In a rare turn of events, the #18 Iowa Hawkeyes (19-8, 10-6) head to East Lansing to face the #24 Michigan State Spartans (18-9, 10-6) as the more highly ranked team. The last time this happened, it was the 2006 Big Ten Tournament and Iowa won a barnburner, 53-48.
After coming into the season as the top-ranked team in the country, Michigan State has faced more than their share of adversity throughout the season and come into the matchup having lost four of their last six games. According to KenPom ($), they’ve amassed their 10-6 record against the weakest conference slate in the Big Ten (Iowa’s is the third weakest).
Cassius Winston continues to be the straw that stirs the Spartans’ drink, tallying a team-best 18.3 points/game and 5.7 assists/game, while averaging 40% from three and 87% from the free throw line. One downfall of his game is the turnovers he’s amassed, at 3.2 per game. It normalizes to a much more normal turnover rate of 19%, especially considering he finishes 30% of Spartan possessions (via made shot, missed shot rebounded by the defense, or turnover).
Xavier Tillman is, once again, a low post presence on this squad. With no more Nick Ward occupying simlar space in the paint, he’s seen his points tick up to 13.6 per game and adds 10.3 boards per game for one of three averaged double-doubles in the conference.
With the season-long injury to Josh Langford, Izzo has struggled finding a consistent third scorer. Sophomore Aaron Henry and freshman Rocket Watts have both demonstrated potential throughout the season and average 18.1 points between them. Gabe Brown (36%), Kyle Ahrens (43%), and Foster Loyer (46%) are three capable shooters. Brown may start, having had 16 this season, though Michigan State has cycled through 9 starting lineups this year.
They’re a formidable squad, as they most often are at Breslin Center, and they have a desperation about them having lost two straight at home. But they’re also susceptible.
Can Luka Garza get going?
In his three games against Sparty, he’s averaged 9 points on 13/32 shooting against their stout interior defense. Garza is a different player than he was back then, as is MSU’s front line. Tillman is a load, and will give The Peacock all he can handle. However, if Garza can force his hand via foul trouble and get into the reserves (sophomores Marcus Bingham & Thomas Kithier), Iowa’s offense will stand a better chance as MSU will be forced to send more double teams. That’ll loosen it up for Joe Wieskamp on the perimeter, who feels DUE for a big game.
Garza let it slip that he’s nursing a couple ailments ($) and may not be 100% in a game the Hawks will need 110%. If that’s the case, Iowa will once again need Cordell Pemsl and Ryan Kriener to provide secondary strength in the interior.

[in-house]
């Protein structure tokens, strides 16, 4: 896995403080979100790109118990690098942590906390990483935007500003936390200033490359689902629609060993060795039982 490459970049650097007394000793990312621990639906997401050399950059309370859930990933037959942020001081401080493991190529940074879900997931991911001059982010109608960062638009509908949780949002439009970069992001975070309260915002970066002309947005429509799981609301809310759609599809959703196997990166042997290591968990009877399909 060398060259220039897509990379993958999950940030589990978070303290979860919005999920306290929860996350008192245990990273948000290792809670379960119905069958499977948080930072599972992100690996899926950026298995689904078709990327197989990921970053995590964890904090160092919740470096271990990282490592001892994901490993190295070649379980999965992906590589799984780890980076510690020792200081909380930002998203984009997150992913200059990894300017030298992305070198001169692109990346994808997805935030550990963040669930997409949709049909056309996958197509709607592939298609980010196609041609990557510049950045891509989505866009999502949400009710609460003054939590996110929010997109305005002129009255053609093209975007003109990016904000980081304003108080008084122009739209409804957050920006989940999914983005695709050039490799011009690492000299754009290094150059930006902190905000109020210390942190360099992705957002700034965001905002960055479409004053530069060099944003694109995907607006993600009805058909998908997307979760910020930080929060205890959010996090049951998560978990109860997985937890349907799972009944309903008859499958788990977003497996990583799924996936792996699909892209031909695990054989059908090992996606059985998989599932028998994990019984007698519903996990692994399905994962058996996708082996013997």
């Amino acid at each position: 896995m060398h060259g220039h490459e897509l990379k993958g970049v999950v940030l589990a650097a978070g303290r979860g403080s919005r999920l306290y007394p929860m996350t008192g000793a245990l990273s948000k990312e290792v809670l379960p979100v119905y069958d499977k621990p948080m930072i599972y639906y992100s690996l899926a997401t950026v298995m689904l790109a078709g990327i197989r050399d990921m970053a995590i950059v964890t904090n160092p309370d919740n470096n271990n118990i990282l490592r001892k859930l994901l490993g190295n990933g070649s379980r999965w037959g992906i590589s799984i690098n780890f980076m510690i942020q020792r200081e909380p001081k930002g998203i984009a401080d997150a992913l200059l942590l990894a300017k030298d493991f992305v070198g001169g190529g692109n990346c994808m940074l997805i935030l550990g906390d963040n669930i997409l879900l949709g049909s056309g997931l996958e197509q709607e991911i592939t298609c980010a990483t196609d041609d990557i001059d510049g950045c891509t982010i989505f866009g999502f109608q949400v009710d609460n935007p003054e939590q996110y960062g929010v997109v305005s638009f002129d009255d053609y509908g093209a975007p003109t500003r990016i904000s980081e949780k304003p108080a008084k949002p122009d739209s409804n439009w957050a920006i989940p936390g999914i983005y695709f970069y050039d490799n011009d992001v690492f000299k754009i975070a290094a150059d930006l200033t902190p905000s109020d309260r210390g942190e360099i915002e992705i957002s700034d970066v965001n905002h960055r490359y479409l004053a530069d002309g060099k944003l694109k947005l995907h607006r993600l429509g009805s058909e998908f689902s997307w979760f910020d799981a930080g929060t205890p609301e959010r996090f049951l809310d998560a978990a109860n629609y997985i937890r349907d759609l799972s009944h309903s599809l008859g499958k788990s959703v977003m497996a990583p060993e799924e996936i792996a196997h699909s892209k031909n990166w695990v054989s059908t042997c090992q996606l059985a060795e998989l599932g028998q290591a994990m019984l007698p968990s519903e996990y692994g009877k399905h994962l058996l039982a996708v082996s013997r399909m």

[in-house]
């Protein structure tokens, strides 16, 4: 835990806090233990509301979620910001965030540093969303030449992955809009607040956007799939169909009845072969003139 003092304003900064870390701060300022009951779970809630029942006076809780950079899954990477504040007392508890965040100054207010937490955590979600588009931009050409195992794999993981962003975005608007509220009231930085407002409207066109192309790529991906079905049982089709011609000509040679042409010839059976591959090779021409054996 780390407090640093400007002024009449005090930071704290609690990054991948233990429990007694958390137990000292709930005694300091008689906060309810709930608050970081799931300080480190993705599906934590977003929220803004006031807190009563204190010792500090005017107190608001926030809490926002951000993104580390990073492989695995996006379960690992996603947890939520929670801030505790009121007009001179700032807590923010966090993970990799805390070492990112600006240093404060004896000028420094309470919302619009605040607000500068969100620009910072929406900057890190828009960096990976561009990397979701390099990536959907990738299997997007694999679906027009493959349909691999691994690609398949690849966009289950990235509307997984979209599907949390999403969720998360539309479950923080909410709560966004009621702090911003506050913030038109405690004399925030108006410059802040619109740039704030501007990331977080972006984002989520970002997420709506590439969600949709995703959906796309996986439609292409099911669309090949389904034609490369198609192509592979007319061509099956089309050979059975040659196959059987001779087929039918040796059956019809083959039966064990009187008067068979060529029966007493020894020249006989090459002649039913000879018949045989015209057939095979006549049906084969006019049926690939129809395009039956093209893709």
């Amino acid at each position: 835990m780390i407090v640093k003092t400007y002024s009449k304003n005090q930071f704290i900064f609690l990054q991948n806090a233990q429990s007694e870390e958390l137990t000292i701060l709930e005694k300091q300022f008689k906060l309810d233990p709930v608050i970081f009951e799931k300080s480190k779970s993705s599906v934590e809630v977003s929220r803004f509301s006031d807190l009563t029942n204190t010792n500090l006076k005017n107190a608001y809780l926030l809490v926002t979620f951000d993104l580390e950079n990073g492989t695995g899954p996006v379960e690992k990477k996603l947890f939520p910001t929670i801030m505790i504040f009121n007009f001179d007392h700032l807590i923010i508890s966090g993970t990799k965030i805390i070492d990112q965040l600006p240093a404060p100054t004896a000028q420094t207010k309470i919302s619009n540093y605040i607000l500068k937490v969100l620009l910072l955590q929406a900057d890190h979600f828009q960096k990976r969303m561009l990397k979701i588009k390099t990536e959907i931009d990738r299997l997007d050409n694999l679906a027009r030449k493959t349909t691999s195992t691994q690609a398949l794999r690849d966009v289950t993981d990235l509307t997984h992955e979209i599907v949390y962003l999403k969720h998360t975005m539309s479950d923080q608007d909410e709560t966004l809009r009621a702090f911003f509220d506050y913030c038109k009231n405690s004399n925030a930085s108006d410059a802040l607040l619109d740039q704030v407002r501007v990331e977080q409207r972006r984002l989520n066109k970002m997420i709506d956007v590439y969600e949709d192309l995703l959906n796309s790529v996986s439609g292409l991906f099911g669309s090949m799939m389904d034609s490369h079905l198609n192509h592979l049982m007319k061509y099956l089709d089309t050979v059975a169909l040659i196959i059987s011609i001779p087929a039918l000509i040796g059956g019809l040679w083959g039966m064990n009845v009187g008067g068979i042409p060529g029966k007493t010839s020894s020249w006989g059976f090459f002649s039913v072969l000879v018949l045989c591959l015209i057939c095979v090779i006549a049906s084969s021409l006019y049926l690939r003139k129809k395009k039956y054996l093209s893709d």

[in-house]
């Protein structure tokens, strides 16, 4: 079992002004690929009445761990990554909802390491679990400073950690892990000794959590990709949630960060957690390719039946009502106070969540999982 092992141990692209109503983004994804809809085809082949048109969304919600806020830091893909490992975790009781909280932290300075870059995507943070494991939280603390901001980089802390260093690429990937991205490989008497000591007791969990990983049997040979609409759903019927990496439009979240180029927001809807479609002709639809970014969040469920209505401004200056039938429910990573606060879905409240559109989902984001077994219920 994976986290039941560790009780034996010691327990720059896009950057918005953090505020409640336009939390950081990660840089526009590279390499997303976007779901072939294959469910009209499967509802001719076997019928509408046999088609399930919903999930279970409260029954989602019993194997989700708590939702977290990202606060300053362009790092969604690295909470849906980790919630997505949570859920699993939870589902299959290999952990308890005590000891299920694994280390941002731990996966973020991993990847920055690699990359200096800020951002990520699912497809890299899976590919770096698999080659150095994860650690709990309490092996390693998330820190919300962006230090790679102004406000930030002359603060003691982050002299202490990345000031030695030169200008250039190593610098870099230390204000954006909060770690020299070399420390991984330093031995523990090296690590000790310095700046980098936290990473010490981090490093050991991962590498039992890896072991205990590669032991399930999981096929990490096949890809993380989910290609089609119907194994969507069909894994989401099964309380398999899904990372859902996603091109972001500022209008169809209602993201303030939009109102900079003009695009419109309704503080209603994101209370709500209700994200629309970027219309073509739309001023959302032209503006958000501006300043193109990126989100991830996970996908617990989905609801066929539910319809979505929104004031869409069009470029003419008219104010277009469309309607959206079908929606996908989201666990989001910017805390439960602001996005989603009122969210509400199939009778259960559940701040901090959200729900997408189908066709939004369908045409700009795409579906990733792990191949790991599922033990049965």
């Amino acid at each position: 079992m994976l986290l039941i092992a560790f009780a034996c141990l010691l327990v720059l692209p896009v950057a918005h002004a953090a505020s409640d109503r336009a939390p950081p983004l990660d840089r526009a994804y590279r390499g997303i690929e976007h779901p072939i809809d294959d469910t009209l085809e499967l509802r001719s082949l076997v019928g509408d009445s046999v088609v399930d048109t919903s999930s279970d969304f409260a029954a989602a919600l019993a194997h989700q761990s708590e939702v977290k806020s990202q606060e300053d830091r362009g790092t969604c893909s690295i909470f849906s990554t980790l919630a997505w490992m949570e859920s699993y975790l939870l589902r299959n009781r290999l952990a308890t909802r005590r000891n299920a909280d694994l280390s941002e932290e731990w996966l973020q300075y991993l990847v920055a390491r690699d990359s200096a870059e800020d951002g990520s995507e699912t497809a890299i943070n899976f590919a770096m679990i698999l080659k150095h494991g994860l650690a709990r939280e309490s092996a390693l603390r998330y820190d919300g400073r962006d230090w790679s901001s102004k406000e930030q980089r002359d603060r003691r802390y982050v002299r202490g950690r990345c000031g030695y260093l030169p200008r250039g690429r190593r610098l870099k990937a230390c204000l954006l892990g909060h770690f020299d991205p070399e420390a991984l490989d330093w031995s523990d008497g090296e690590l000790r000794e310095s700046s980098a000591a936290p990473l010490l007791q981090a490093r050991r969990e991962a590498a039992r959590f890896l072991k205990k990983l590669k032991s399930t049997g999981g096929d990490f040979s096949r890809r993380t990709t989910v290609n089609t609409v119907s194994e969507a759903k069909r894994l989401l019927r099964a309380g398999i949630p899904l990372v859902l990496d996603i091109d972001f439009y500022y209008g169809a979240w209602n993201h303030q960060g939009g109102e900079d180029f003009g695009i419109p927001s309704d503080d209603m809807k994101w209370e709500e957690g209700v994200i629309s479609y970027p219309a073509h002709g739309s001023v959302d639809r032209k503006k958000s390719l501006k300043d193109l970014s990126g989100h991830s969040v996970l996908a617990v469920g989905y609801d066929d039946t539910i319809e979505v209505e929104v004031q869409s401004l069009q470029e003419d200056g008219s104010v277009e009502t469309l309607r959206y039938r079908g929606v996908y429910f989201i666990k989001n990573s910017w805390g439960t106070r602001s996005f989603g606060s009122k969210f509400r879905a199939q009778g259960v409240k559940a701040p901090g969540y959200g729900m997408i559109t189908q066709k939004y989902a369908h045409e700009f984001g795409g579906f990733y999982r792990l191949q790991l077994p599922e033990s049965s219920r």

What shooting team shows up for the Spartans?
It is no secret that Iowa’s zone defense gives opponents plenty of open looks. One opposing coach went so far to say “they don’t guard you.” ($) Such is life limiting foul trouble for a mildly plodding big man who needs to be on the floor 35 minutes a game. Yet the effort to “confuse” has not resulted in consistent production from deep from opponents, as they shoot a middle-of-the-pack 33.8% from deep.
But when teams have it going, that probably means a win. Just once has an opponent shot better than 38% from deep and lost to Iowa (North Florida). The 38% milestone is one MSU has hit 12 times this year, including eight conference games where they are 6-2.
Weirdly enough, only three of those 12 times came at home.
(Great, now I’ve jinxed it’ll happen)
Can Iowa win the energy plays?
In conference play, MSU has turned the ball over a league-high 19.1% of possessions while turning teams over just 14.6% of the time (13th). Both represent an opportunity for Iowa to match the energy they showed in the opening of their game against Ohio State, where they played with purpose on their way to an early 18-3 lead which was never matched. Joe Toussaint will factor in huge, as will CJ Fredrick If He’s Healthy.
Perhaps the bigger concern is on the glass, where Iowa is yielding an offensive rebounding rate of 30.2%. They’ve been better with the larger starting lineup, though Ohio State was able to generate offense that way by recovering 14 offensive rebounds on 38 missed shots.
Michigan State hasn’t had the offensive rebounding rate of past squads but will likely place an emphasis on it after seeing how Iowa can be exploited in the zone defense. It’ll require a team effort, particularly from Connor McCaffery and Joe Wieskamp. They’ll need to play physically and finish possessions before getting into transition offense.
While the likelihood of a win is typically low, the path for a win is there: play smart, get The Peacock flying, and win 50/50 balls and this Hawkeye team has shown they can do it.